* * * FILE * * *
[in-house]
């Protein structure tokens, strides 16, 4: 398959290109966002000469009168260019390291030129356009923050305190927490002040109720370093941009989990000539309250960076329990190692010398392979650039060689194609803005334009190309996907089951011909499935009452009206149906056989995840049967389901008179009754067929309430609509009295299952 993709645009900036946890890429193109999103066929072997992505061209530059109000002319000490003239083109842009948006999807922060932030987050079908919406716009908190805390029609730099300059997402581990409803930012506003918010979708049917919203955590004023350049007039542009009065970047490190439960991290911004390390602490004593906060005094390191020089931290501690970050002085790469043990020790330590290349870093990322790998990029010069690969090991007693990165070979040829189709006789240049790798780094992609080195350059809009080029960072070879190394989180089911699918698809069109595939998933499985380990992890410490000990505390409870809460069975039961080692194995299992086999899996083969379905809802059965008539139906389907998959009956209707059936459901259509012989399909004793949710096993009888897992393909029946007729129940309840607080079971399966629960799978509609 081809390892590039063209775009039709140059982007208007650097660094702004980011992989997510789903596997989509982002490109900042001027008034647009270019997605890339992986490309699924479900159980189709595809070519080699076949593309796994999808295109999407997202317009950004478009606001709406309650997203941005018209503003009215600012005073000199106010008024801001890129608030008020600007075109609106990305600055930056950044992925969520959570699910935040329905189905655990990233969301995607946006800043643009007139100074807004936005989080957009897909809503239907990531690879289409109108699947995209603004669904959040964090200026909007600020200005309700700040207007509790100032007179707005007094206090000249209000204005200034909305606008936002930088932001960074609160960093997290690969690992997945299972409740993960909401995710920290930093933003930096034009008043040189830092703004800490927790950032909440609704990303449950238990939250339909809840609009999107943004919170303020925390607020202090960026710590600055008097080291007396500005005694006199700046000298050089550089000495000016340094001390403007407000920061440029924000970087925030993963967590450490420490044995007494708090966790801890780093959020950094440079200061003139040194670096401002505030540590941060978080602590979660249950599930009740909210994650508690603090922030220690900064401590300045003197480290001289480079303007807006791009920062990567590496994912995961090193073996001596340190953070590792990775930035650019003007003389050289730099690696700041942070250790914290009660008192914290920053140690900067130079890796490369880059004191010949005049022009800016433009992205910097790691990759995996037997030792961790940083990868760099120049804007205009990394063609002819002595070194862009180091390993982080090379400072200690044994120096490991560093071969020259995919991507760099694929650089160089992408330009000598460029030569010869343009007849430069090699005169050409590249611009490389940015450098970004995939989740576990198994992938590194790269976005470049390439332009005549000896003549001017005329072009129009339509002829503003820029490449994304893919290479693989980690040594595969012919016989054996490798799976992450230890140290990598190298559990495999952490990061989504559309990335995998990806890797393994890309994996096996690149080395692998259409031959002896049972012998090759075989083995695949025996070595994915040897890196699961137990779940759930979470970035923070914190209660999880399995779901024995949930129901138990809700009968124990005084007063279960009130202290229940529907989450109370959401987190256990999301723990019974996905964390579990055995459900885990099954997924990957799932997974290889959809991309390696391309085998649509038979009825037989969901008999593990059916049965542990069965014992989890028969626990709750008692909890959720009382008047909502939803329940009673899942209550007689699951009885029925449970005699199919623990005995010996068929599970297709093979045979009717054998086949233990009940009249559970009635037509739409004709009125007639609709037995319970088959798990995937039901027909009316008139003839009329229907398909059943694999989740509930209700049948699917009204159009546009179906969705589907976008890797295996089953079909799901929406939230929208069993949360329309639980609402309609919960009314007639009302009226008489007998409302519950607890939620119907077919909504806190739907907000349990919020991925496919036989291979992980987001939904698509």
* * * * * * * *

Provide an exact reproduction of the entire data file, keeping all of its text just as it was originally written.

[in-house]
């Protein structure tokens, strides 16, 4: 398959290109966002000469009168260019390291030129356009923050305190927490002040109720370093941009989990000539309250960076329990190692010398392979650039060689194609803005334009190309996907089951011909499935009452009206149906056989995840049967389901008179009754067929309430609509009295299952 993709645009900036946890890429193109999103066929072997992505061209530059109000002319000490003239083109842009948006999807922060932030987050079908919406716009908190805390029609730099300059997402581990409803930012506003918010979708049917919203955590004023350049007039542009009065970047490190439960991290911004390390602490004593906060005094390191020089931290501690970050002085790469043990020790330590290349870093990322790998990029010069690969090991007693990165070979040829189709006789240049790798780094992609080195350059809009080029960072070879190394989180089911699918698809069109595939998933499985380990992890410490000990505390409870809460069975039961080692194995299992086999899996083969379905809802059965008539139906389907998959009956209707059936459901259509012989399909004793949710096993009888897992393909029946007729129940309840607080079971399966629960799978509609 081809390892590039063209775009039709140059982007208007650097660094702004980011992989997510789903596997989509982002490109900042001027008034647009270019997605890339992986490309699924479900159980189709595809070519080699076949593309796994999808295109999407997202317009950004478009606001709406309650997203941005018209503003009215600012005073000199106010008024801001890129608030008020600007075109609106990305600055930056950044992925969520959570699910935040329905189905655990990233969301995607946006800043643009007139100074807004936005989080957009897909809503239907990531690879289409109108699947995209603004669904959040964090200026909007600020200005309700700040207007509790100032007179707005007094206090000249209000204005200034909305606008936002930088932001960074609160960093997290690969690992997945299972409740993960909401995710920290930093933003930096034009008043040189830092703004800490927790950032909440609704990303449950238990939250339909809840609009999107943004919170303020925390607020202090960026710590600055008097080291007396500005005694006199700046000298050089550089000495000016340094001390403007407000920061440029924000970087925030993963967590450490420490044995007494708090966790801890780093959020950094440079200061003139040194670096401002505030540590941060978080602590979660249950599930009740909210994650508690603090922030220690900064401590300045003197480290001289480079303007807006791009920062990567590496994912995961090193073996001596340190953070590792990775930035650019003007003389050289730099690696700041942070250790914290009660008192914290920053140690900067130079890796490369880059004191010949005049022009800016433009992205910097790691990759995996037997030792961790940083990868760099120049804007205009990394063609002819002595070194862009180091390993982080090379400072200690044994120096490991560093071969020259995919991507760099694929650089160089992408330009000598460029030569010869343009007849430069090699005169050409590249611009490389940015450098970004995939989740576990198994992938590194790269976005470049390439332009005549000896003549001017005329072009129009339509002829503003820029490449994304893919290479693989980690040594595969012919016989054996490798799976992450230890140290990598190298559990495999952490990061989504559309990335995998990806890797393994890309994996096996690149080395692998259409031959002896049972012998090759075989083995695949025996070595994915040897890196699961137990779940759930979470970035923070914190209660999880399995779901024995949930129901138990809700009968124990005084007063279960009130202290229940529907989450109370959401987190256990999301723990019974996905964390579990055995459900885990099954997924990957799932997974290889959809991309390696391309085998649509038979009825037989969901008999593990059916049965542990069965014992989890028969626990709750008692909890959720009382008047909502939803329940009673899942209550007689699951009885029925449970005699199919623990005995010996068929599970297709093979045979009717054998086949233990009940009249559970009635037509739409004709009125007639609709037995319970088959798990995937039901027909009316008139003839009329229907398909059943694999989740509930209700049948699917009204159009546009179906969705589907976008890797295996089953079909799901929406939230929208069993949360329309639980609402309609919960009314007639009302009226008489007998409302519950607890939620119907077919909504806190739907907000349990919020991925496919036989291979992980987001939904698509």